Justice

The Crucial Elements of Criminal Justice Reform That Nobody Is Talking About

If we are to change the embarrassingly low standard of justice we currently accept for the poor, this is what we have to do.

The Crucial Elements of Criminal Justice Reform

Keith Henry consults with a public defender at Bronx Public Defenders. (Cameron Hickey/Moyers & Company)

This post originally appeared at TalkPoverty.org.

Brendan Dassey, a 16-year-old with a developmental disability, was accused of rape and murder.

The police exploited his cognitive limitations to secure an unreliable confession. Prosecutors took advantage of his vulnerability to engineer his conviction. And the court refused to sufficiently correct these and other obvious injustices. Perhaps most troubling is the fact that Dassey’s own lawyer — who had been appointed by the court — assumed that his client was guilty and refused to investigate his claims of innocence.

All of this and more is explored in the much-discussed Netflix documentary series, Making a Murderer. It exemplifies exactly what the Supreme Court declared in the 1963 case, Gideon v. Wainwright: only with the aid of effective defense counsel is justice for all ensured.

Unfortunately, defendants across America have experiences like Dassey’s each and every day. Public defenders — who represent more than 80 percent of those accused of crimes — are dramatically under-resourced and overwhelmed. As a result, despite their devotion to their work, they are unable to live up to their critical role in a system that consistently tramples on society’s most marginalized members.

Now we have an opportunity to do something about it.

We are finally having a national conversation about our criminal justice crisis. But while many of the reforms offered are critical, calls for robust support for public defenders — which should be at the center of the discussion — are notably lacking.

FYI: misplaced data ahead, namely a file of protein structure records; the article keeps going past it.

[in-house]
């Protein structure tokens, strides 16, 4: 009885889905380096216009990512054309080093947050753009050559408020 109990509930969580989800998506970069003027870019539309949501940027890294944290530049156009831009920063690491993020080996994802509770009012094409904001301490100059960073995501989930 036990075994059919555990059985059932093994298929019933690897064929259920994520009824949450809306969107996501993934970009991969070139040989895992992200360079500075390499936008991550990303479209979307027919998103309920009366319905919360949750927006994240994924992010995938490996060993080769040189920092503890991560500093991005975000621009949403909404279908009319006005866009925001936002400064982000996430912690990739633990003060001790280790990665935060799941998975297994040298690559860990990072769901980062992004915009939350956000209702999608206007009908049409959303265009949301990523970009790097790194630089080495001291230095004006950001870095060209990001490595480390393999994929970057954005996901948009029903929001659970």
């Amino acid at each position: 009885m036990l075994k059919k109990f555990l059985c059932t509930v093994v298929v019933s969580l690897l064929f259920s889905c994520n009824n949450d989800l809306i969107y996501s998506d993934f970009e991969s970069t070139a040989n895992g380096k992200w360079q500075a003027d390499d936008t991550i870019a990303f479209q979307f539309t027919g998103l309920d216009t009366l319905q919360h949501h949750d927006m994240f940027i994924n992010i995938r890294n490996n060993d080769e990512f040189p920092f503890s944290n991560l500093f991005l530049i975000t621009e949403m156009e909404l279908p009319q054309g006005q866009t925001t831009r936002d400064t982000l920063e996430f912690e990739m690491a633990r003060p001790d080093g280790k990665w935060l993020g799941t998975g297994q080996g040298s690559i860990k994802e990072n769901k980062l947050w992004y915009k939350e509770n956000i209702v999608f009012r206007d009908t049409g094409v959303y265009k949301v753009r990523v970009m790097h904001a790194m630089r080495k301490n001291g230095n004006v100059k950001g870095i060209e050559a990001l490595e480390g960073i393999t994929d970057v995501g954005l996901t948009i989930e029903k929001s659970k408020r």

Police, prosecutors and judges often face pressures to rush to judgment. A capable defense attorney ensures that these professionals play by the rules. Defense counsel also brings to light relevant characteristics of the accused — including any history of mental illness or substance abuse — as well as many of the circumstances of the case that must be understood in order to reach a just verdict. Finally, the defense lawyer is best situated to challenge assumptions that are often made about poor people — including assumptions about how they should be treated — that too often lead to indifference towards the raw deal that many defendants receive.

Reformers are currently working to address some of the more obvious flaws in our criminal justice system, such as over-criminalization, draconian sentencing laws and irresponsible pretrial detention practices. Collectively, these policies and practices facilitate the funneling of poor people into our nation’s prisons and jails.

However, even if we address these issues, the people dumped into the system will remain almost exclusively poor and disproportionately of color. Many officials who are responsible for administering justice will still fail to spend the time necessary to understand the accused and protect their rights. Public defenders will continue to have overwhelming caseloads, leaving them insufficient time to develop a zealous defense for their clients. Overall, there will continue to be an environment that spawns lawyers like Brendan Dassey’s — lawyers who come to understand their role as helping to facilitate the status quo rather than standing up to fight against it.